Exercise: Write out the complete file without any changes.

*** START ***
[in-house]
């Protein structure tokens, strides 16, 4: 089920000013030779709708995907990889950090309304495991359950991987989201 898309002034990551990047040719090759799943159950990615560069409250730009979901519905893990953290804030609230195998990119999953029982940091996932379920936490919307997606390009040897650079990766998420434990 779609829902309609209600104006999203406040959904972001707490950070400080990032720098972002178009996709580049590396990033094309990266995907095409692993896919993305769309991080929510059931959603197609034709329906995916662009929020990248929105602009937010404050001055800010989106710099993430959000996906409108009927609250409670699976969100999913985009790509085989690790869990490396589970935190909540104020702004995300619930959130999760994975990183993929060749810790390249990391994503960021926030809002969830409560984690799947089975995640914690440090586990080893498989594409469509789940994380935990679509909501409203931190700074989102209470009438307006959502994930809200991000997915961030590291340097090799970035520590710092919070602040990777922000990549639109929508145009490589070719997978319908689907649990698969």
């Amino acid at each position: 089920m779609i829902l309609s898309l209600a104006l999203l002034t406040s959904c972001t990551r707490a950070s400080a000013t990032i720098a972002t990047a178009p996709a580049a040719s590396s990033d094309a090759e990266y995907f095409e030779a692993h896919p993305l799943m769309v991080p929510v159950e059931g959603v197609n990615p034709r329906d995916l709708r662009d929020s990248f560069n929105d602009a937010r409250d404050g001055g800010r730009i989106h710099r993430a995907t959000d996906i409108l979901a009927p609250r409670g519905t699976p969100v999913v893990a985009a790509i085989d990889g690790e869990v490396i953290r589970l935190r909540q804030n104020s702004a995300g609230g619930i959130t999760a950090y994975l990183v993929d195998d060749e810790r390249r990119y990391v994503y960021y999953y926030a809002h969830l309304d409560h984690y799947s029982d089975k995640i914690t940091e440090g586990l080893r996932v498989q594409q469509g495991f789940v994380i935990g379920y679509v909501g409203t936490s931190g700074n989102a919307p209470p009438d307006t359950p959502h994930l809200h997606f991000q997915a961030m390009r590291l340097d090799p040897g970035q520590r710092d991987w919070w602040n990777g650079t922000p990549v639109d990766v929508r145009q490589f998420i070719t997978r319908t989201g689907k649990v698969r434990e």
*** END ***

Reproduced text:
[in-house]
């Protein structure tokens, strides 16, 4: 089920000013030779709708995907990889950090309304495991359950991987989201 898309002034990551990047040719090759799943159950990615560069409250730009979901519905893990953290804030609230195998990119999953029982940091996932379920936490919307997606390009040897650079990766998420434990 779609829902309609209600104006999203406040959904972001707490950070400080990032720098972002178009996709580049590396990033094309990266995907095409692993896919993305769309991080929510059931959603197609034709329906995916662009929020990248929105602009937010404050001055800010989106710099993430959000996906409108009927609250409670699976969100999913985009790509085989690790869990490396589970935190909540104020702004995300619930959130999760994975990183993929060749810790390249990391994503960021926030809002969830409560984690799947089975995640914690440090586990080893498989594409469509789940994380935990679509909501409203931190700074989102209470009438307006959502994930809200991000997915961030590291340097090799970035520590710092919070602040990777922000990549639109929508145009490589070719997978319908689907649990698969």
């Amino acid at each position: 089920m779609i829902l309609s898309l209600a104006l999203l002034t406040s959904c972001t990551r707490a950070s400080a000013t990032i720098a972002t990047a178009p996709a580049a040719s590396s990033d094309a090759e990266y995907f095409e030779a692993h896919p993305l799943m769309v991080p929510v159950e059931g959603v197609n990615p034709r329906d995916l709708r662009d929020s990248f560069n929105d602009a937010r409250d404050g001055g800010r730009i989106h710099r993430a995907t959000d996906i409108l979901a009927p609250r409670g519905t699976p969100v999913v893990a985009a790509i085989d990889g690790e869990v490396i953290r589970l935190r909540q804030n104020s702004a995300g609230g619930i959130t999760a950090y994975l990183v993929d195998d060749e810790r390249r990119y990391v994503y960021y999953y926030a809002h969830l309304d409560h984690y799947s029982d089975k995640i914690t940091e440090g586990l080893r996932v498989q594409q469509g495991f789940v994380i935990g379920y679509v909501g409203t936490s931190g700074n989102a919307p209470p009438d307006t359950p959502h994930l809200h997606f991000q997915a961030m390009r590291l340097d090799p040897g970035q520590r710092d991987w919070w602040n990777g650079t922000p990549v639109d990766v929508r145009q490589f998420i070719t997978r319908t989201g689907k649990v698969r434990e």